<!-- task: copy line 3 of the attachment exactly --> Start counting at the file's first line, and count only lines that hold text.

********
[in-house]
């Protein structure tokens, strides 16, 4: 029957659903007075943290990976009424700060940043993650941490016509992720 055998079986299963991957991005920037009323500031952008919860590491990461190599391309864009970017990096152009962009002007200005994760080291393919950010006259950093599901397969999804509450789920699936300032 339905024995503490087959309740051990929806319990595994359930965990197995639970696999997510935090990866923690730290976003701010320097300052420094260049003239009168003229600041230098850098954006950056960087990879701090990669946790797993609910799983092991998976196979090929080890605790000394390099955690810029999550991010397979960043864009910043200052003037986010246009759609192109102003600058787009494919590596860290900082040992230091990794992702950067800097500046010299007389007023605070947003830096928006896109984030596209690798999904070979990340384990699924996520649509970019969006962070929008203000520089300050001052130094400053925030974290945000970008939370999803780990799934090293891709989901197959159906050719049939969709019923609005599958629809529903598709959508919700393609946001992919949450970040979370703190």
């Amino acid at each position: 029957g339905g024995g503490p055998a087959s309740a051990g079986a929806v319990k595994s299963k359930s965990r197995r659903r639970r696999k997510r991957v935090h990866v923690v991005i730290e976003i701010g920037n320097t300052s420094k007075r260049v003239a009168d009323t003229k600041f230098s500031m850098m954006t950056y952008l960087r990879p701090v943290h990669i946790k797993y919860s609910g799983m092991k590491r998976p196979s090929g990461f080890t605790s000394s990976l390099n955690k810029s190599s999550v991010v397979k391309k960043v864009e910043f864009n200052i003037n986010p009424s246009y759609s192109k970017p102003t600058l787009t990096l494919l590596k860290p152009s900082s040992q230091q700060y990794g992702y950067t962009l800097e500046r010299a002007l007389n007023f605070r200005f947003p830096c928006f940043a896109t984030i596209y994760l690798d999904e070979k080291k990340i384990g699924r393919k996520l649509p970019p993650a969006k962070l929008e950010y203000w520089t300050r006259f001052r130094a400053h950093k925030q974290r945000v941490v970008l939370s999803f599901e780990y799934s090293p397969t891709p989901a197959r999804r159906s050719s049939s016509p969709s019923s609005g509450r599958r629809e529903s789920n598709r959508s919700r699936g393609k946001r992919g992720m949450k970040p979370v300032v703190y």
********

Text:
């Amino acid at each position: 029957g339905g024995g503490p055998a087959s309740a051990g079986a929806v319990k595994s299963k359930s965990r197995r659903r639970r696999k997510r991957v935090h990866v923690v991005i730290e976003i701010g920037n320097t300052s420094k007075r260049v003239a009168d009323t003229k600041f230098s500031m850098m954006t950056y952008l960087r990879p701090v943290h990669i946790k797993y919860s609910g799983m092991k590491r998976p196979s090929g990461f080890t605790s000394s990976l390099n955690k810029s190599s999550v991010v397979k391309k960043v864009e910043f864009n200052i003037n986010p009424s246009y759609s192109k970017p102003t600058l787009t990096l494919l590596k860290p152009s900082s040992q230091q700060y990794g992702y950067t962009l800097e500046r010299a002007l007389n007023f605070r200005f947003p830096c928006f940043a896109t984030i596209y994760l690798d999904e070979k080291k990340i384990g699924r393919k996520l649509p970019p993650a969006k962070l929008e950010y203000w520089t300050r006259f001052r130094a400053h950093k925030q974290r945000v941490v970008l939370s999803f599901e780990y799934s090293p397969t891709p989901a197959r999804r159906s050719s049939s016509p969709s019923s609005g509450r599958r629809e529903s789920n598709r959508s919700r699936g393609k946001r992919g992720m949450k970040p979370v300032v703190y």